Shares of American Eagle Outfitters (AEO 2.52%) were pulling back today after the apparel retailer issued a disappointing second-quarter earnings report. Like other retailers, American Eagle was hurt by a slowdown in consumer spending and bloated inventory levels that forced it to mark down more merchandise than normal.
As of 10:36 a.m. ET on Thursday, the stock was down 9.1%.
Revenue in the quarter was flat at $1.2 billion, which matched the analyst consensus. But comparable-store sales fell for both of its brands. At American Eagle, comps were down 10%; at Aerie, the fast-growing brand focused on intimates for young women and teen girls, comps were down 6%.
Aerie's revenue still rose 11% in the quarter as the company has aggressively expanded its store footprint.
The challenges facing the company were more noticeable further down the income statement. Gross margin plunged from 42.1% to 30.9% as inventory rose 36%, leading to higher markdowns to clear spring and summer merchandise.
The retailer finished with an adjusted per-share profit of $0.04, well below the $0.60 it generated in the quarter a year ago. That missed analyst estimates of $0.13.
Management also said it was pausing its dividend to give it additional financial flexibility. Prior to the earnings report, it had offered a sizable dividend yield of 6.2%.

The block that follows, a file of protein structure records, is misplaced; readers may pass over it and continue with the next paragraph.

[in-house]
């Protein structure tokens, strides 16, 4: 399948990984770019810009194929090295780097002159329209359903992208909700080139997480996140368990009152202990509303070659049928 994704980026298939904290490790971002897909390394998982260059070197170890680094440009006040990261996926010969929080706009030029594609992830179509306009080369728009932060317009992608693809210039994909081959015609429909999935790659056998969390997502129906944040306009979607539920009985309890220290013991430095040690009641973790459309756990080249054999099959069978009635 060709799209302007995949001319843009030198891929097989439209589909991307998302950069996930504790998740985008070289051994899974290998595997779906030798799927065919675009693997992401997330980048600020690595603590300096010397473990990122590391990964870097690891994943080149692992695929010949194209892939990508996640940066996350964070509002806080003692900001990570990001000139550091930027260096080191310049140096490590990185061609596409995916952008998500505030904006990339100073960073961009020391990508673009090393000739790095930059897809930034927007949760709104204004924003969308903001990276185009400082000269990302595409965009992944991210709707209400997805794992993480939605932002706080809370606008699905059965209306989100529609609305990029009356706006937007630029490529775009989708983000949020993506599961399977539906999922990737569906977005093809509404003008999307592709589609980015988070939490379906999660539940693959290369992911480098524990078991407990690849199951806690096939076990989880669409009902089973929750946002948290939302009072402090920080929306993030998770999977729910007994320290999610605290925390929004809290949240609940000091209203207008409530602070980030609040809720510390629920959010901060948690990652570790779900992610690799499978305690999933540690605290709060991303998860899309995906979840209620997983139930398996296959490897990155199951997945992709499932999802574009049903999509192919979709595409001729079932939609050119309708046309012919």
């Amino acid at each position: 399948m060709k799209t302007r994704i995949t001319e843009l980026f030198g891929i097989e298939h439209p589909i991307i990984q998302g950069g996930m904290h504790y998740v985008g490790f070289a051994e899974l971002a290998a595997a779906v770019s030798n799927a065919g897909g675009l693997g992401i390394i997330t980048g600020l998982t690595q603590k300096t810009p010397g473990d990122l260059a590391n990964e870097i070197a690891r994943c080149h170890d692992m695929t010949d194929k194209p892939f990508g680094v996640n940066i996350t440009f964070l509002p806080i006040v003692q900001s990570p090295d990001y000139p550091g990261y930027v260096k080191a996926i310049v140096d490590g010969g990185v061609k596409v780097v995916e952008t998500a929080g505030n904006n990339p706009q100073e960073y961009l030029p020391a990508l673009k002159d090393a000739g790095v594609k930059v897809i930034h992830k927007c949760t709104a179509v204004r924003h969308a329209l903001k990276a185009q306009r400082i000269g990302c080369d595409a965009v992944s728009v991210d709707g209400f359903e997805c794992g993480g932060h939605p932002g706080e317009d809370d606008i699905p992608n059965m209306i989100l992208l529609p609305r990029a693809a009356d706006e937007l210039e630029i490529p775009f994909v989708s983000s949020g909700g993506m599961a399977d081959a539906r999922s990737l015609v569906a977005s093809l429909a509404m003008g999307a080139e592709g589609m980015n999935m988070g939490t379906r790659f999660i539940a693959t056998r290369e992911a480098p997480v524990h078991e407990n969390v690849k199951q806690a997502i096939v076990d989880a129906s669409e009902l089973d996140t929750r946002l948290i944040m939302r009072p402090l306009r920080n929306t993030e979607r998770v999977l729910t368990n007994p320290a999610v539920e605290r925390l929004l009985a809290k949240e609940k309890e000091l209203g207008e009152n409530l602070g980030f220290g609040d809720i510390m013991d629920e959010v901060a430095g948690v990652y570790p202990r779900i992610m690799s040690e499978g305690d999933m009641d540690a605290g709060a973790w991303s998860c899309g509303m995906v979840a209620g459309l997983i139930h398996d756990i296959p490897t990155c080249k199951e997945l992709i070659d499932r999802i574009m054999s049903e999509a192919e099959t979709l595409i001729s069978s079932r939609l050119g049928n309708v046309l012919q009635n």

CEO Jay Schottenstein said:
This an unprecedented time in retail. As we cycle exceptional demand from last year, a tougher macro environment is impacting consumer spending behavior. Second quarter performance reflected these challenges, constraining revenue and amplifying margin pressure as we fully cleared through excess spring and summer goods.
Guidance indicated that management expects the challenges to persist. Quarter to date, retail revenue is down in the high single digits, and the company forecast gross margins in the mid-30% range for the third quarter and low 30% range in the fourth quarter, since it typically has more clearance sales in that quarter. The company is stepping up cost-cutting, increasing its target from $60 million in annual expenses to $100 million.
The recent growth of Aerie makes American Eagle stock more attractive than the typical brick-and-mortar retailer, but the outlook and the dividend pause show that the stock is likely to struggle until macro conditions improve.